Greener Cleaning: the “whys” and the “how-tos”

I have been using “green” household cleaning products for a couple of years now. This was a gradual process of replacing previously used products as and when they ran out and in the meantime searching for reasonably priced products that were kinder to the environment but also to my pocket!

To be honest I’ve only tried a few brands including Ecover, Ecozone, Bio-D and various supermarket-own “eco” brands but have settled on Ecover for pretty much everything household related for the simple fact that it is affordable and easily accessible to me in local shops (supermarkets and health food shops) and online (I use, in the UK, Natural Collection and Amazon, both of which often have great deals on bulk buys); so any brand you decide to use will obviously depend on similar factors which will be personal to you.

When I decided to change to using eco-friendly products I didn’t spend hours researching facts and figures, I simply made a conscious decision that it would be better for us as a family to use non-toxic cleaning products which would be both kinder to us and to the environment. As I mentioned in my About Me section, since having children I definitely have been giving more thought to wanting to protect my children, to look after them, their skin, their bodies as well as possible, not polluting them with products laden with toxic chemicals when kinder alternatives exist and also wanting to look after the environment that my children would be living in long after I am gone.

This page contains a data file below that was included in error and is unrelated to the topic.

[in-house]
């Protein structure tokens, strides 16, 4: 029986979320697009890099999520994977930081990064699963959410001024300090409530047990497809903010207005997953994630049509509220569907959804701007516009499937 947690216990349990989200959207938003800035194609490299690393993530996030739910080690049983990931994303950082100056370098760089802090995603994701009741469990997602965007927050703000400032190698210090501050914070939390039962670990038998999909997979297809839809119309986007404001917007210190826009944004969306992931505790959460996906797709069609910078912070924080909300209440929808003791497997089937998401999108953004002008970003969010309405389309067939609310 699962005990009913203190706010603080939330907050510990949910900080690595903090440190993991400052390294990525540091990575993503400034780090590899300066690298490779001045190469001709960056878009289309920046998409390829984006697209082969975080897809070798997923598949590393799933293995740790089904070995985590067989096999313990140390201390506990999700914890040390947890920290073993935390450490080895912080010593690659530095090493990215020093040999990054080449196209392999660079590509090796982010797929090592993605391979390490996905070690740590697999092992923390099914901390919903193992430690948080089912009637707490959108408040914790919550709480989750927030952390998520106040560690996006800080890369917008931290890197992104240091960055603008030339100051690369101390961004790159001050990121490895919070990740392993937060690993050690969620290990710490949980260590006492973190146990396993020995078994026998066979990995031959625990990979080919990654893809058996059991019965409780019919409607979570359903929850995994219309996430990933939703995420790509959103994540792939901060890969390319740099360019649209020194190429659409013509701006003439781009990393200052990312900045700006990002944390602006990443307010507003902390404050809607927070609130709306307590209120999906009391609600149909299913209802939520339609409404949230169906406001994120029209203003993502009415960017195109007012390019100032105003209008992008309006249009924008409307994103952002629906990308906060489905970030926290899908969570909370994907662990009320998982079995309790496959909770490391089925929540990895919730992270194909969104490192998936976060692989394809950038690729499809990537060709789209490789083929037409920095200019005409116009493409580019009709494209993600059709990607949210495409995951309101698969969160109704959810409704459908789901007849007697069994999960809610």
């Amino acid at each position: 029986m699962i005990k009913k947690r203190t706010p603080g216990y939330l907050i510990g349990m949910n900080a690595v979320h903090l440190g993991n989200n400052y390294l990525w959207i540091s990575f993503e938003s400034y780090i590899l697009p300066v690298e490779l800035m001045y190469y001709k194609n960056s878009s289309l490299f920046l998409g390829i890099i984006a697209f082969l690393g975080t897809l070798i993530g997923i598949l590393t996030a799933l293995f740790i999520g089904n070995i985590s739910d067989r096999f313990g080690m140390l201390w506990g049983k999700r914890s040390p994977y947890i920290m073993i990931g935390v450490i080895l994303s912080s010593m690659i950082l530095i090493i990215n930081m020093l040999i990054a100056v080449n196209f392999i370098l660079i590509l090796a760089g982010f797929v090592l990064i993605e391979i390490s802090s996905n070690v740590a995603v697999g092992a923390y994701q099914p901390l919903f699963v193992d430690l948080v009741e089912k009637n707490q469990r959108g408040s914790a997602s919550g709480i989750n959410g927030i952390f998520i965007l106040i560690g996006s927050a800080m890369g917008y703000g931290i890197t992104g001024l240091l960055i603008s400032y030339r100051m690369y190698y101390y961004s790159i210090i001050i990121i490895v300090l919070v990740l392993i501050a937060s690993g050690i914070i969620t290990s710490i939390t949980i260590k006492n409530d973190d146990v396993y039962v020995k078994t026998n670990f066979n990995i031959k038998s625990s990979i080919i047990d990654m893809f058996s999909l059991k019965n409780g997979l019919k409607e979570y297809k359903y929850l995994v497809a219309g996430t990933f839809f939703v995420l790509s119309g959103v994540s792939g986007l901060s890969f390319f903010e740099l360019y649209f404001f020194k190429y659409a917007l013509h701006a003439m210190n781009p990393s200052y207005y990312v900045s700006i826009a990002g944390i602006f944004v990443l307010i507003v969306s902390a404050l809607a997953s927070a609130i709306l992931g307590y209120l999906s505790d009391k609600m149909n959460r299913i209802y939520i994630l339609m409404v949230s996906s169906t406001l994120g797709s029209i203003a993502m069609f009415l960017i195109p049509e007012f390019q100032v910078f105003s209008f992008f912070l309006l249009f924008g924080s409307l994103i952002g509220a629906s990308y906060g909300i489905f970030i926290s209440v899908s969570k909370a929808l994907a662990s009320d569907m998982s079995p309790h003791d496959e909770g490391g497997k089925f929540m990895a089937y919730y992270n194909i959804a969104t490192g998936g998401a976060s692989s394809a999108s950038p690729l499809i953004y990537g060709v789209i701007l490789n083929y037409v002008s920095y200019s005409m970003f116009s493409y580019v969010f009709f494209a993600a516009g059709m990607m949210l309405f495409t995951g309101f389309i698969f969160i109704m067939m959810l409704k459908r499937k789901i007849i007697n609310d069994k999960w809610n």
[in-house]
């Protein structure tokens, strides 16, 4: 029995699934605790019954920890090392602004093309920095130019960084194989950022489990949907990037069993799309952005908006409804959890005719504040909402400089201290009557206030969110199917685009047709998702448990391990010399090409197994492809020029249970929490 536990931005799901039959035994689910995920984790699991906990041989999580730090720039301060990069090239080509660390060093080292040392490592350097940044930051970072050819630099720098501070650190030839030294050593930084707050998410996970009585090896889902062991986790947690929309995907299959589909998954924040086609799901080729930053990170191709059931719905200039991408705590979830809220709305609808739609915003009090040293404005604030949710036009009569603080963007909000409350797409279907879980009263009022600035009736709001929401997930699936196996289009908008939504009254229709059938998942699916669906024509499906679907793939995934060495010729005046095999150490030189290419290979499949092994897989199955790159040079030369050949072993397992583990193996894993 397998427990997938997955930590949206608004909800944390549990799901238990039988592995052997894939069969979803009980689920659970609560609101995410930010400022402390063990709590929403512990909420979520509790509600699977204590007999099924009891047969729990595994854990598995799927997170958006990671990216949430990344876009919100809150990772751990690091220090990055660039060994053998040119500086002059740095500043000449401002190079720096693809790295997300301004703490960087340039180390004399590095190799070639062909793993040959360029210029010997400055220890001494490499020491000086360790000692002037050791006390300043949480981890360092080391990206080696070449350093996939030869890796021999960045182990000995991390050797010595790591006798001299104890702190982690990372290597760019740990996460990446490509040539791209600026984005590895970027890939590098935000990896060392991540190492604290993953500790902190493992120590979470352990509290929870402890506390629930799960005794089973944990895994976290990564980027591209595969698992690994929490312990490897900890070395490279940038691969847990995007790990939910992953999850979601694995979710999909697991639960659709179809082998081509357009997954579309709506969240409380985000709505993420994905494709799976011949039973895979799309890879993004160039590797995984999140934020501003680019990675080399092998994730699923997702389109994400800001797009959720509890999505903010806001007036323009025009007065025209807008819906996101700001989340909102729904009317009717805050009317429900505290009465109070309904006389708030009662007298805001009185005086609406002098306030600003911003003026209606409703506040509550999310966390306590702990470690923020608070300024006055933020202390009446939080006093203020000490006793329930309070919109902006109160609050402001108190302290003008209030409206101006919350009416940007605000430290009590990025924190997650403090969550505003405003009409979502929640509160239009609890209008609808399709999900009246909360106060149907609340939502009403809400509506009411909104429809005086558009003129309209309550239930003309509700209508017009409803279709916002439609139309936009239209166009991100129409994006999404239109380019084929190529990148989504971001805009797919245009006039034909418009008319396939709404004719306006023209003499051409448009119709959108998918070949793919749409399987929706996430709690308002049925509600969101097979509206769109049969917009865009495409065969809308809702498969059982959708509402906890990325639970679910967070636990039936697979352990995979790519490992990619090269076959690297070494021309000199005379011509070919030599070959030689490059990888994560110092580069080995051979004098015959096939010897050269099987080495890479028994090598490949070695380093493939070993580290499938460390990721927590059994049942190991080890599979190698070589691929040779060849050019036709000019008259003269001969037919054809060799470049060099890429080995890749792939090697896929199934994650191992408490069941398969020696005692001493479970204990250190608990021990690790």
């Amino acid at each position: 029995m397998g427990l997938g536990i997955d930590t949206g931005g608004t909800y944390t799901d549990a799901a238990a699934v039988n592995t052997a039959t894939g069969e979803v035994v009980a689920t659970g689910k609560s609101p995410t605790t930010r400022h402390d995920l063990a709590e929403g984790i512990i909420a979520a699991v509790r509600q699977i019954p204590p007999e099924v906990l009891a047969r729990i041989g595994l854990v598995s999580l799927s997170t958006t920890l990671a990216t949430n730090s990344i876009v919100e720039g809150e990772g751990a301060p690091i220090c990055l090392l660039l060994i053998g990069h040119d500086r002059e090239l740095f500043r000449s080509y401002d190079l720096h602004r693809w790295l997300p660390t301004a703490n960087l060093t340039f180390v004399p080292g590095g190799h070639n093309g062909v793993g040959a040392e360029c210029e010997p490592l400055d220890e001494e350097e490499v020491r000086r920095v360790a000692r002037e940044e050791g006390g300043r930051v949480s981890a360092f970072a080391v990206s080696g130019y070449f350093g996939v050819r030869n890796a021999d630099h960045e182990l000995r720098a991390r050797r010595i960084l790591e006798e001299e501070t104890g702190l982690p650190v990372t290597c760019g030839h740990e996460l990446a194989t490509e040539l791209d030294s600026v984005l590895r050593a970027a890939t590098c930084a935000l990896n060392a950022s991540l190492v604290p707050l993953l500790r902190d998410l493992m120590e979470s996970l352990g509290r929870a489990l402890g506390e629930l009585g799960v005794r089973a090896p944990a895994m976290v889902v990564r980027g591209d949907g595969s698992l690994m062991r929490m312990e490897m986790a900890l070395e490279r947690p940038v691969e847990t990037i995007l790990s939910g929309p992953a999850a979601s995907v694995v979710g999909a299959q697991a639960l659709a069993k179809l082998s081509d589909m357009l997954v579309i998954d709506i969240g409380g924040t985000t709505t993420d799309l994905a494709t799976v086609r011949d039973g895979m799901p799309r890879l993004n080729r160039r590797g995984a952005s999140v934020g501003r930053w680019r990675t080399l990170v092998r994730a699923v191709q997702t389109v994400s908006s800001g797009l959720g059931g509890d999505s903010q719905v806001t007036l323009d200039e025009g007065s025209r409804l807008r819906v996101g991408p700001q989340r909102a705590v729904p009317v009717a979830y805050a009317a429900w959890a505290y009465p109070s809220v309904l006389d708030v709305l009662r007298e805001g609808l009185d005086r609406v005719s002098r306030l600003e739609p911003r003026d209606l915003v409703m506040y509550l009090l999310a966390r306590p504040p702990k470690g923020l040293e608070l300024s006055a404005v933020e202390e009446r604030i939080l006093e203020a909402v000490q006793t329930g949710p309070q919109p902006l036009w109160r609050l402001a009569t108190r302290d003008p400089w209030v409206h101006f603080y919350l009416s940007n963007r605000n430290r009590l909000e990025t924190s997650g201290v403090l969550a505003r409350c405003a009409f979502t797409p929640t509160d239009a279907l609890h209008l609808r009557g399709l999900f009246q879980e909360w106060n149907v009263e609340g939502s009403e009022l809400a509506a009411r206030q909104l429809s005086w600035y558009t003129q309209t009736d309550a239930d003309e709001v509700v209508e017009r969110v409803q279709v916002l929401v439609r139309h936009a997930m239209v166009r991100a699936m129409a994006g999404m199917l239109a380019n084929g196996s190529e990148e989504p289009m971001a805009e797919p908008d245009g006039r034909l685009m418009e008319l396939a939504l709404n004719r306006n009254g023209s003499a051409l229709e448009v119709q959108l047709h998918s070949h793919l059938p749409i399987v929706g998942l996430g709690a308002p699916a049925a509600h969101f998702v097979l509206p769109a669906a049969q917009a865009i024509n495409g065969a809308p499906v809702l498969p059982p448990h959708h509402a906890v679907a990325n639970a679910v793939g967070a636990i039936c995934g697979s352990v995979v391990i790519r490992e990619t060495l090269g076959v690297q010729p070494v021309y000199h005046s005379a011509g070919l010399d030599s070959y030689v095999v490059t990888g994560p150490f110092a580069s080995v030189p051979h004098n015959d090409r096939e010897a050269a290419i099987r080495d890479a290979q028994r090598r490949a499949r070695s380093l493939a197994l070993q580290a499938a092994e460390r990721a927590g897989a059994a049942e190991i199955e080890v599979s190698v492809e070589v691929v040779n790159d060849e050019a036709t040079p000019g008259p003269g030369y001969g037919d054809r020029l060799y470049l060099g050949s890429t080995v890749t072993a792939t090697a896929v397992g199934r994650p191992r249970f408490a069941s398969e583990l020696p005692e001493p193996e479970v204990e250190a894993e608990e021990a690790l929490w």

In an article I came across by Diana Bocco, it was said that on a basic level green/eco-friendly products create healthier surroundings as they don’t contain the harsh chemicals that regular cleaning products do. Users thus have less chance of developing allergies, skin rashes or burns, respiratory problems and gastrointestinal ailments. Green products are less likely to be poisonous or cause lasting damage, so they’re safer to keep around children and pets. A study by the Consumer Product Safety Commission showed that more than 150 of the ingredients found in household products can cause a number of health problems, from allergies to cancer to psychological abnormalities.

According to EnviroMaid, more than 32 million pounds of cleaning products are discarded down the drain every day. The toxic chemicals present in household cleaning products can end up in lakes or streams and poison fish and wildlife. They also can accumulate in algae and other marine life, which can be deadly. As plant life dies, the amount of oxygen in the water decreases, affecting other species.

Some facts on the toxicity of everyday household products

1. According to the Environmental Protection Agency, indoor air pollution may be 2 to 5 times higher than outdoors and your choice of cleaning products has a part to play in this.